Outside of track and field and academics, you’re also passionate about giving back. Why is that so important to you and are there any favorite memories from time you’ve spent in the community?
It is so important to give back to the community to me because I often think about all the people that have poured into me and it is a blessing to now be able to pay it forward to others. Growing up, my family was far from rich and often was on the receiving end of the products from food banks. I have had the chance to learn from so many great teachers and local leaders being a member of the F Street Rec Center and other after-school programs. I would not be where I am today without the help of others, and I want to make sure to help others the same way I was helped.
One of my favorite memories from working in the community is earlier this year when I was a volunteer for a multi-week Special Olympics minicamp for disabled elementary school students. During the camp, each of the athletes was assigned an athlete that they would work with for the following weeks. I was working with a kid named Glenn and he has easily been my favorite memory in college so far. It was great to work with him and build a relationship with him each week. I had never really worked with special needs students before, so it was such a great opportunity to build a genuine relationship with Glenn centered around our shared love for sports.
Is there anything you hope to accomplish in your lifetime?
It is difficult to simplify what I hope to accomplish in life, but I think ultimately, I hope to leave something that lasts longer than me. One of the best things you can do in life is help another person and when all is said and done, I can be remembered for my impact on others rather than the titles I hold or things I buy.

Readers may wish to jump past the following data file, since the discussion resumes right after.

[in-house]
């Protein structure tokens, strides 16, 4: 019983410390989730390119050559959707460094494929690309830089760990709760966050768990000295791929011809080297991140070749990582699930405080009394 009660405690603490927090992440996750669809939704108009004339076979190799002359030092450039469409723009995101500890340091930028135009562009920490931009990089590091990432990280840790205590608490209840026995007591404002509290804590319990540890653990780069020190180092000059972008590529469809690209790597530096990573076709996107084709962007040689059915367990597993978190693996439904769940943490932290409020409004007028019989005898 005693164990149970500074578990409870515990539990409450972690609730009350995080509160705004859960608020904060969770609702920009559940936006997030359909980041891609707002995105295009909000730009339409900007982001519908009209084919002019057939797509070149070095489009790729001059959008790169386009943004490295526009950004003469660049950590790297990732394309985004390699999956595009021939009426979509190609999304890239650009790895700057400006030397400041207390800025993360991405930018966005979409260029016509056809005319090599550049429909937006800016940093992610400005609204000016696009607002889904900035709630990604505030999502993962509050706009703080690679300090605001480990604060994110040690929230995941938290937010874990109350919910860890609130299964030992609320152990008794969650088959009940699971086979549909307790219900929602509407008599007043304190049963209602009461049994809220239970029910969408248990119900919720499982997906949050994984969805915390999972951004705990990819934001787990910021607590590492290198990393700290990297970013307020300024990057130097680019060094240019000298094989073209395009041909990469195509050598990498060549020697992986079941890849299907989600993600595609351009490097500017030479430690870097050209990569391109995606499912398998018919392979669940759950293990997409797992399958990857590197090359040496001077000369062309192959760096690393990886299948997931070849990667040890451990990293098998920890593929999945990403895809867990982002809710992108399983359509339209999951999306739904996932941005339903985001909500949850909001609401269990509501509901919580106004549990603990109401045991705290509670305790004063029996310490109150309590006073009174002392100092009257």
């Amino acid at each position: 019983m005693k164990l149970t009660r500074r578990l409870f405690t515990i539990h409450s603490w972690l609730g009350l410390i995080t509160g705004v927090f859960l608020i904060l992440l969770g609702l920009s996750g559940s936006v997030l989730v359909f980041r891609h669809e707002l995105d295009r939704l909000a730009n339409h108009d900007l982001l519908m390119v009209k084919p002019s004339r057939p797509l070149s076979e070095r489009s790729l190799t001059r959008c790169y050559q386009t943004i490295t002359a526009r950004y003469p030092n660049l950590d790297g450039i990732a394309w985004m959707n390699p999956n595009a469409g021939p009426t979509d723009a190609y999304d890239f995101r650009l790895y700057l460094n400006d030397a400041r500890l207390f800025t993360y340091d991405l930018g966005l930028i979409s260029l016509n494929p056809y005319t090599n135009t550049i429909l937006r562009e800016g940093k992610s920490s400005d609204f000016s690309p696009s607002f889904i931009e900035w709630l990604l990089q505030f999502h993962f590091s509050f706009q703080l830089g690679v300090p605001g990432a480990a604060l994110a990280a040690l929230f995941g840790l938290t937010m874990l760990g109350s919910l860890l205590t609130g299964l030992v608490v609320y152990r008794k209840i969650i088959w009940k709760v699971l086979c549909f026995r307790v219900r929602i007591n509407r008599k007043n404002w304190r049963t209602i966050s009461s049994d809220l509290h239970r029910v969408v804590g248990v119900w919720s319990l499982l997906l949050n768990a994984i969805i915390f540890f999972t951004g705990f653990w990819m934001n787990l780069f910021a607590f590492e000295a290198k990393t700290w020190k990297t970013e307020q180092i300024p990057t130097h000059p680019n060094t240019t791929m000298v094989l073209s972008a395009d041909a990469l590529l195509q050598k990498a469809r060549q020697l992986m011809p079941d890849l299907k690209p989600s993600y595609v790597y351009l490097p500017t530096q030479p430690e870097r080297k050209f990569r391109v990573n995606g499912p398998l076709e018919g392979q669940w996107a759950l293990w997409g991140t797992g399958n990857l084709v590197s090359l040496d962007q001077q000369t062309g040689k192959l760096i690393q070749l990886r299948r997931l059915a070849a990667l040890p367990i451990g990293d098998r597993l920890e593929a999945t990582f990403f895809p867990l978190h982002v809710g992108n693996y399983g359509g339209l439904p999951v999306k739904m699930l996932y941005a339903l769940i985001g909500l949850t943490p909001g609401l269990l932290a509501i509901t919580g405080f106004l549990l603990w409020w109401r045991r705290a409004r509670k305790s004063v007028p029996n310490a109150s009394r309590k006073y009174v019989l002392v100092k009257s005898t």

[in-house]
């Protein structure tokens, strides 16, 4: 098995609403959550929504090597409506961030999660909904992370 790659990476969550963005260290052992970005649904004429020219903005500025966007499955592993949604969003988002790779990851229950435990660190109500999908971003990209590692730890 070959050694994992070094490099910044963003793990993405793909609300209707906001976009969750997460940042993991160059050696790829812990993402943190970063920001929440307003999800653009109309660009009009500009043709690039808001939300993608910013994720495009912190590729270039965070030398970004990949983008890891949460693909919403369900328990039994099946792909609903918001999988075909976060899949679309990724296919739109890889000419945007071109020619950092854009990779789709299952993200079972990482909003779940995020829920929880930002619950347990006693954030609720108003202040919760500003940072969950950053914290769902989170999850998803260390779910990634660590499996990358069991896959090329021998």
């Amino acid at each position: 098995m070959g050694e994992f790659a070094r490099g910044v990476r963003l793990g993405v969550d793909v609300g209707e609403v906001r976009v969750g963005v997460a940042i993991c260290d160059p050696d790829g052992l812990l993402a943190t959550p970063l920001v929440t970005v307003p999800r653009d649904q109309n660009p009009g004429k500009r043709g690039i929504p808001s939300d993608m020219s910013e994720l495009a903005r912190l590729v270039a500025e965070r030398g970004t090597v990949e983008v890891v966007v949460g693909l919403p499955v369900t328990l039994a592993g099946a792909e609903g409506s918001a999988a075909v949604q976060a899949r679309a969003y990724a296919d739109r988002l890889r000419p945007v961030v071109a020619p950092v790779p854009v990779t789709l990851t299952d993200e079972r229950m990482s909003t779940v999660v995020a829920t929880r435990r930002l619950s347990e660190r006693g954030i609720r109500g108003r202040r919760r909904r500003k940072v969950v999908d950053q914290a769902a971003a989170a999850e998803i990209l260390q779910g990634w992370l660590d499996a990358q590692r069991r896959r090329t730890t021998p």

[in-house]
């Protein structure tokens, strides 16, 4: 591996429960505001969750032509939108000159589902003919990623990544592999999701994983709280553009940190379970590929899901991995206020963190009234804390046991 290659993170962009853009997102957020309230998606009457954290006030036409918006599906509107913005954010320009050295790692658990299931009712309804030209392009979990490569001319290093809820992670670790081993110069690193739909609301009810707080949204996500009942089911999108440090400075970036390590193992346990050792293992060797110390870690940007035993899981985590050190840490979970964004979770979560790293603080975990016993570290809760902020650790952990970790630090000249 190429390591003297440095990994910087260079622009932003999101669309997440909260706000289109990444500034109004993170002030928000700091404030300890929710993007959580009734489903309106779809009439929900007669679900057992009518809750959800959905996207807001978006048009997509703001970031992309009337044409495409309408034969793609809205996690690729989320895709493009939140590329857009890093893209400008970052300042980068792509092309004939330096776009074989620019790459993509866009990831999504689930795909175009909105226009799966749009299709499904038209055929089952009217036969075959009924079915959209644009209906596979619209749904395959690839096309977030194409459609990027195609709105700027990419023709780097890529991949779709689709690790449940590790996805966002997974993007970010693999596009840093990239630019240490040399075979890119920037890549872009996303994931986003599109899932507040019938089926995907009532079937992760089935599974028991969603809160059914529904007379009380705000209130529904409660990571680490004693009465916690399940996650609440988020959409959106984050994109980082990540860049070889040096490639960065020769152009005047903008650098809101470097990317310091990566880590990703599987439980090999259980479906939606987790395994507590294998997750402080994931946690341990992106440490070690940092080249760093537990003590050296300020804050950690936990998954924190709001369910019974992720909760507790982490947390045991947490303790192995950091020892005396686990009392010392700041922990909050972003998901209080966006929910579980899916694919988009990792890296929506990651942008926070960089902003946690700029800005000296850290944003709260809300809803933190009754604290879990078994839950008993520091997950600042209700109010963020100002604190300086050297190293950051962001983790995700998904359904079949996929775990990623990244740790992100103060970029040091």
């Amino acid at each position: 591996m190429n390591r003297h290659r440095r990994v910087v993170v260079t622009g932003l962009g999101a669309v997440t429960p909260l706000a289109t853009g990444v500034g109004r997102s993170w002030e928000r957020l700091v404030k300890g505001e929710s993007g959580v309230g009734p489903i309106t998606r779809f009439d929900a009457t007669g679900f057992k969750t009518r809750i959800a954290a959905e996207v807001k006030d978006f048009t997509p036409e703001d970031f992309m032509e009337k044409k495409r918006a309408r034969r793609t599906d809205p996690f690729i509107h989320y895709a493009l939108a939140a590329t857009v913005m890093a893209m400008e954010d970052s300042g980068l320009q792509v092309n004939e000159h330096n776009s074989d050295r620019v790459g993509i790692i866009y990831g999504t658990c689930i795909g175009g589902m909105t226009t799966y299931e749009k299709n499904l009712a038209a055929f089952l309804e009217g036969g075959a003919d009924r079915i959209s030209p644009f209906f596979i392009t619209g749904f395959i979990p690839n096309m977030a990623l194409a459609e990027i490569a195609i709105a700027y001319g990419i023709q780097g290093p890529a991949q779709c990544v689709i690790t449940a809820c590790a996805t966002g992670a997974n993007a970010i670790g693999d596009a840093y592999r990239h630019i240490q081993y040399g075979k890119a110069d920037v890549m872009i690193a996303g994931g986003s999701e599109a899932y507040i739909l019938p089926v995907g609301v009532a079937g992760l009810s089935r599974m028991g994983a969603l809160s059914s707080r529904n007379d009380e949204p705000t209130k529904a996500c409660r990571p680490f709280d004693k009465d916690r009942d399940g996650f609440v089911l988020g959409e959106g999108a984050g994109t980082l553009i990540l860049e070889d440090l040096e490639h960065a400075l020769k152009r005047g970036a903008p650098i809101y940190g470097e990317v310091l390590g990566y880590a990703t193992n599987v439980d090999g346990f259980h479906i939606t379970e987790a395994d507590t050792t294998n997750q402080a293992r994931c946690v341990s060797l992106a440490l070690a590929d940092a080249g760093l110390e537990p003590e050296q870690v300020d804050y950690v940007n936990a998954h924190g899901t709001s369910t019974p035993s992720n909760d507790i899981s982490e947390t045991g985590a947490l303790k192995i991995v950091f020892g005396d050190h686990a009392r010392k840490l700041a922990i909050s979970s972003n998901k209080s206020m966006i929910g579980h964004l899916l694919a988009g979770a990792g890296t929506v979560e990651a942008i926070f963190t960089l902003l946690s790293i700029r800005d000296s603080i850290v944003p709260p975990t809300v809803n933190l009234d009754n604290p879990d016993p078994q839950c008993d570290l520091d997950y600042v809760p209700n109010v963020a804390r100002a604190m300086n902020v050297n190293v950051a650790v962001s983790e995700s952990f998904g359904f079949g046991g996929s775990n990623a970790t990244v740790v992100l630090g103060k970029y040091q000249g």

What or who inspires you?
My mom has always been my source of inspiration for all that I do. My family immigrated to the United States when I was 3 years old and left everything that they knew to give my siblings and me a better life in America. Our story, like most immigrant stories, is a challenging path. When I was in the 3rd grade my mom had a difficult choice to make. My dad wanted to return to Africa and begin teaching there, but my mom wanted to stay in the United States so that my four siblings and I could finish school here. To do this, she had to get on a student visa and return to college just to keep my family and me in this country. Many of our close family friends told her she should just go back to Africa with my dad, but she decided to take the hard path and raise five kids by herself while returning to school in America.
Her work ethic and sacrifice have always been a source of inspiration for me, and it has led me to truly value the education that I’ve attained. My mom always emphasized the power of an education. She not only went back to school to get her associate degree, but she also got her bachelor’s, master’s and now she will be finishing her doctorate this spring. I have always gotten comments about my attitude toward hard work, but I’ve always felt my ability to work hard was nothing compared to what my mom has been able to accomplish. She is the reason why I do what I do, and I am blessed to have her as a role model in my life.
What is your advice to other students looking to make an impact on campus or in the community?
My advice to students looking to make an impact in the community is it doesn’t take a lot to change someone’s day. I think sometimes students can get into this mental trap of thinking about making an impact in their community by organizing some grand community service project, but it’s as simple as dropping off an extra item of food you have to Husker Pantry. Or as telling a stranger you like their outfit. So often we underestimate our own abilities to enact change or help others.
Stacey Burling in Nebraska Athletics once told me, “Your story matters.” For so long I felt that I couldn’t inspire anyone because I didn’t compete in a very popular sport or just because I always felt like you must have this groundbreaking, tear-inducing story. But the reality is, everyone has gone through struggles, and everyone learns and grows through their trials and tribulations. When I came to realize this, it made me form the desire to hear other people’s stories and hear what they have gone through to make them who they are today. That’s the reason why I value getting more involved in the community and getting to know the people that are in my community. In short, making an impact in your community is as easy as giving a stranger a compliment.